The Best Houseplants with Red Flowers

Last Updated: November 5, 2023

Red Bromeliad Flower

Red Bromeliad Flower

Are you searching for a charming red-flowering houseplant to elevate your home’s aesthetic? Well, you’ve come to the right place. Below we will be highlighting some of our favorite houseplants with gorgeous red flowers.

We will also go through the numerous benefits of having red-flowering houseplants, and guide you through selecting the perfect spot for your plants, along with a few decorating tips to help you incorporate these plants seamlessly into your home decor.

Why Choose Houseplants with Red Flowers?

First off, we have to mention the distinct visual appeal. A houseplant with red flowers can easily become a standout piece in your decor, catching the eye of anyone who enters the room.

Apart from aesthetics, there’s substantial science to back the benefits of having plants at home. Indoor plants enhance oxygen levels and humidity, leading to better air quality. And when you choose houseplants with red flowers, you get the added bonus of surrounding yourself with beautiful flowers.

  • Psychological Benefits: Studies have shown that the presence of indoor plants can decrease stress and alleviate mood, making your home a happier and healthier place.
  • Improved Concentration: Plants have been linked to improved concentration and productivity, making them a great addition to any home office or study space.
  • Health Advantages: Houseplants act as natural air purifiers. They absorb toxins and release oxygen, thus improving your home’s air quality. This can make a significant difference for anyone with allergies, asthma, or other respiratory conditions.

Top 10 Houseplants with Red Flowers

If you’re looking for houseplants with stunning red flowers to add a pop of color to your space, here are our top 10 choices. These plants are not only aesthetically pleasing to the eye but also easy to care for, making them ideal home companions.

  1. Aeschynanthus radicans: Commonly referred to as the ‘lipstick plant’. Its glamorous trailing vines bloom bright red flowers that resemble a tube of lipstick, adding a dramatic touch to your indoor space.
  2. Anthirium andraeanum: Also known as ‘Flamingo Flower’, this plant is a classic choice for an indoor setting. It has dark green leaves that contrast beautifully with its glossy, heart-shaped red flowers.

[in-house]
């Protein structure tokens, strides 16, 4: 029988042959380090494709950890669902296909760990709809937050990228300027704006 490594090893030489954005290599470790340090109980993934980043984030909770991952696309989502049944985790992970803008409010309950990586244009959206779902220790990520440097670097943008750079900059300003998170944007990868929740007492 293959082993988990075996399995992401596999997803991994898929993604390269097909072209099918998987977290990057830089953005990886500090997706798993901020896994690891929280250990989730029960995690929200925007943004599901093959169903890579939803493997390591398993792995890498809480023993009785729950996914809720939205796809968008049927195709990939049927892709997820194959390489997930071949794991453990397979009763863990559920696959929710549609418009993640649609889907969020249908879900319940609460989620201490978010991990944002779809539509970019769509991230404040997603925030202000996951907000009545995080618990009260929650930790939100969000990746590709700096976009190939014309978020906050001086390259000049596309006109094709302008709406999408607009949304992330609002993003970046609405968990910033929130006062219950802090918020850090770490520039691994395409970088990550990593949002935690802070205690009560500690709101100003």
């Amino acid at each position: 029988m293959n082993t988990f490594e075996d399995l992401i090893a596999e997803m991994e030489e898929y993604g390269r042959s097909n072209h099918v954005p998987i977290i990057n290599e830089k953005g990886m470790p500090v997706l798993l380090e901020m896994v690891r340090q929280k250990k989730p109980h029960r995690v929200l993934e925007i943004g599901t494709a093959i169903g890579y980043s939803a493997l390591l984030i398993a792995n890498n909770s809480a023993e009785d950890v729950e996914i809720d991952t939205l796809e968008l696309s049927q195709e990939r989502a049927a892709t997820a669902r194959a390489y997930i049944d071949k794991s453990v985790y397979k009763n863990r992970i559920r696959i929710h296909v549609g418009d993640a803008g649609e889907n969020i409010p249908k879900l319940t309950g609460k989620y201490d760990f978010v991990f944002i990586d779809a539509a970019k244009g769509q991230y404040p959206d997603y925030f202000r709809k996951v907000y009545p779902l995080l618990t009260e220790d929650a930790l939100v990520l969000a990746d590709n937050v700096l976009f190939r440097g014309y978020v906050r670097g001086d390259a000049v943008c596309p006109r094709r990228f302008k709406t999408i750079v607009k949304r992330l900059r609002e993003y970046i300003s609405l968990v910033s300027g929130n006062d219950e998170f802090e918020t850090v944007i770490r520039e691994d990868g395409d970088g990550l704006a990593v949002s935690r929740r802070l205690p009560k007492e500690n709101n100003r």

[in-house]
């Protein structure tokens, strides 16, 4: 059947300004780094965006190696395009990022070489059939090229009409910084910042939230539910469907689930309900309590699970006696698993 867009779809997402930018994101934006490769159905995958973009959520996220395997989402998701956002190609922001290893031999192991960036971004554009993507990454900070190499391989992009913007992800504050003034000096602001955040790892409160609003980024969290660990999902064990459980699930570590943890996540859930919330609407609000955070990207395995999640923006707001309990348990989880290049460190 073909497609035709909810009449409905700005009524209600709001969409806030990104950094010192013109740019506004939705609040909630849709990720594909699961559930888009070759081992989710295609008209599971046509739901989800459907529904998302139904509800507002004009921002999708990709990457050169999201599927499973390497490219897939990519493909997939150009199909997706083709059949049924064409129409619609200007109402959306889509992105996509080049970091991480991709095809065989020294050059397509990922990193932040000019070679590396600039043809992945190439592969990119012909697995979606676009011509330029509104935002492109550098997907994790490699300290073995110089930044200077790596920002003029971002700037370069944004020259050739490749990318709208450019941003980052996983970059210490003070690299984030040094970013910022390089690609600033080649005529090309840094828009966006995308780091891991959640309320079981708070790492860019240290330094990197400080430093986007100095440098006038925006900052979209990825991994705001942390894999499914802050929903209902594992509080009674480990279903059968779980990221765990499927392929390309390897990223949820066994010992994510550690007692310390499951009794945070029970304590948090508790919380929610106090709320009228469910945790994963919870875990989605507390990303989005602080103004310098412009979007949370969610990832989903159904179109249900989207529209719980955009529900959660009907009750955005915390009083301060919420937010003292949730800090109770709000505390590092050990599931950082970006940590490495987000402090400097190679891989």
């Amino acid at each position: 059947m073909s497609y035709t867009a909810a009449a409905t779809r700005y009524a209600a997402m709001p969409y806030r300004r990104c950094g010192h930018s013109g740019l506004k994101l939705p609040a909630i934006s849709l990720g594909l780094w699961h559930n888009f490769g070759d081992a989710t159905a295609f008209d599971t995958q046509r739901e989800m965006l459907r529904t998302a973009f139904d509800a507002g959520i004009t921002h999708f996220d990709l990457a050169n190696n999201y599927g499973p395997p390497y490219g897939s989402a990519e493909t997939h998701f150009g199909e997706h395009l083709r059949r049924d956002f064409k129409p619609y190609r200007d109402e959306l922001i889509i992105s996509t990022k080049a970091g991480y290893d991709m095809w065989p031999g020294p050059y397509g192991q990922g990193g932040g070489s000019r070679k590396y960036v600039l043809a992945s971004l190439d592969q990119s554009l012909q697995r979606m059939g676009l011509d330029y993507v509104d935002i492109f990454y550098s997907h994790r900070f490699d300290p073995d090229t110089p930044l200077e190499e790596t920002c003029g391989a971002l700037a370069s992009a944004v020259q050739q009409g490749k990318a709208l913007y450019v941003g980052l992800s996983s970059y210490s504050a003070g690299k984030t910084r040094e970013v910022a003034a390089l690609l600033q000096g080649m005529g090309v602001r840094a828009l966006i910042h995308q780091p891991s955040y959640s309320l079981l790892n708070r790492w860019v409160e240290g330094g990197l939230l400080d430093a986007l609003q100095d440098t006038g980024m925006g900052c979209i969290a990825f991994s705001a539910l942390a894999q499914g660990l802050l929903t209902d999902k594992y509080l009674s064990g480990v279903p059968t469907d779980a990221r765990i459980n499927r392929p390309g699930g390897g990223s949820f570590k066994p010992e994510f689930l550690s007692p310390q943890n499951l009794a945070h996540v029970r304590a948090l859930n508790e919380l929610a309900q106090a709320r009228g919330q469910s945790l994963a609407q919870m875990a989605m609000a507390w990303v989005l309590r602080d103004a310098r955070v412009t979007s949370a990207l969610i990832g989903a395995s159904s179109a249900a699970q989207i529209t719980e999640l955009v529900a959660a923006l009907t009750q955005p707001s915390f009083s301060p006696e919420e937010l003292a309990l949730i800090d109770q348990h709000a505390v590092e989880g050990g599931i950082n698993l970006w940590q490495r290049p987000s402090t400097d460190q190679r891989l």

3. Begonia: These plants boast a variety of vibrant colors, but their red flowers are particularly striking. They prefer ample sunlight and humidity, perfect for a bathroom window sill.
  4. Bromeliads: This colorful tropical plant is your ticket to an instant indoor oasis. Although Bromeliads are available in a spectrum of colors, the varieties with red flowers make a vivid statement.
  5. Guzmania lingulata: Named ‘Scarlet Star’, this plant is part of the Bromeliad family. It’s characterized by its bristly red flowers which sit atop a bed of thin, arching leaves.
  6. Kalanchoe blossfeldiana: These succulent plants are low-maintenance and boast bright, dainty red flowers—ideal for a sunny window ledge or workspace.
  7. Cyclamen: Known for its striking heart-shaped leaves and showy flowers, the cyclamen is a favorite among indoor gardeners. The red flowering Cyclamen is specifically ideal for adding a festive touch during the holiday season!
  8. Clivia miniata: A hardy plant with beautiful, trumpet-shaped red flowers. This is a long-lived plant that is perfect for those without a green thumb.
  9. Impatiens walleriana: Often known as ‘Busy Lizzie’, this plant is an enchanting option for indoor gardening. It produces a profusion of cheerful red flowers year-round.
  10. Geranium: Available in a variety of colors, Geraniums with red flowers are one of the most popular choices for indoor plants. They are easy to grow and provide stunningly bright color.

Choosing the Right Location for Houseplants with Red Flowers

Once you’ve chosen your perfect red-flowered houseplant, the next big question is, where is the best place to display it? There are a few factors to consider when placing these houseplants compared to plants that don’t have flowers.

Light Requirements

All houseplants need light to perform photosynthesis and to flourish but the general rule for houseplants with red leaves is to avoid direct light. This can very quickly dry out the petals on the flowers, leading to a limp and brown plant.

Beyond just avoiding direct light, there are some nuances that depend on the specific variety. While Anthurium and Aeschynanthus Radicans require lots of indirect light, Begonias can flourish in more shady areas.

Make sure you find out the light requirements of your specific red flowering plant so you can find the perfect spot for it in your home.

You may also need to consider moving your plant around a bit depending on the season. A spot that might get enough light in summer may be too dark in winter.

It’s also worth noting that the risk of sunburn is a lot lower in winter as the sun just isn’t as strong, so you can get away with placing your flowering houseplants a little closer to the window in the colder seasons.

Temperature &Humidity

The majority of houseplants with red flowers originate from the tropical regions, hence, they favor a warmer and more humid atmosphere.

However, extreme fluctuations in temperature can stress them out. That’s why positioning them away from areas that experience sudden temperature changes like air conditioners, heaters or drafty windows is vital.

If your plant is in a spot with a lot of heat or humidity, it can lead the flowers to wilt and go soft. This is irreversible so once the damage has been done, there’s nothing more you can do (which is why prevention is the best method here).

We strongly advise buying a digital thermometer with a humidity monitor built in so you can keep tabs on the environment around your plant, and make sure the red flowers bloom!

Space Constraints

Lastly, bear in mind the space constraints. Consider the potential size of the plant when it’s fully grown.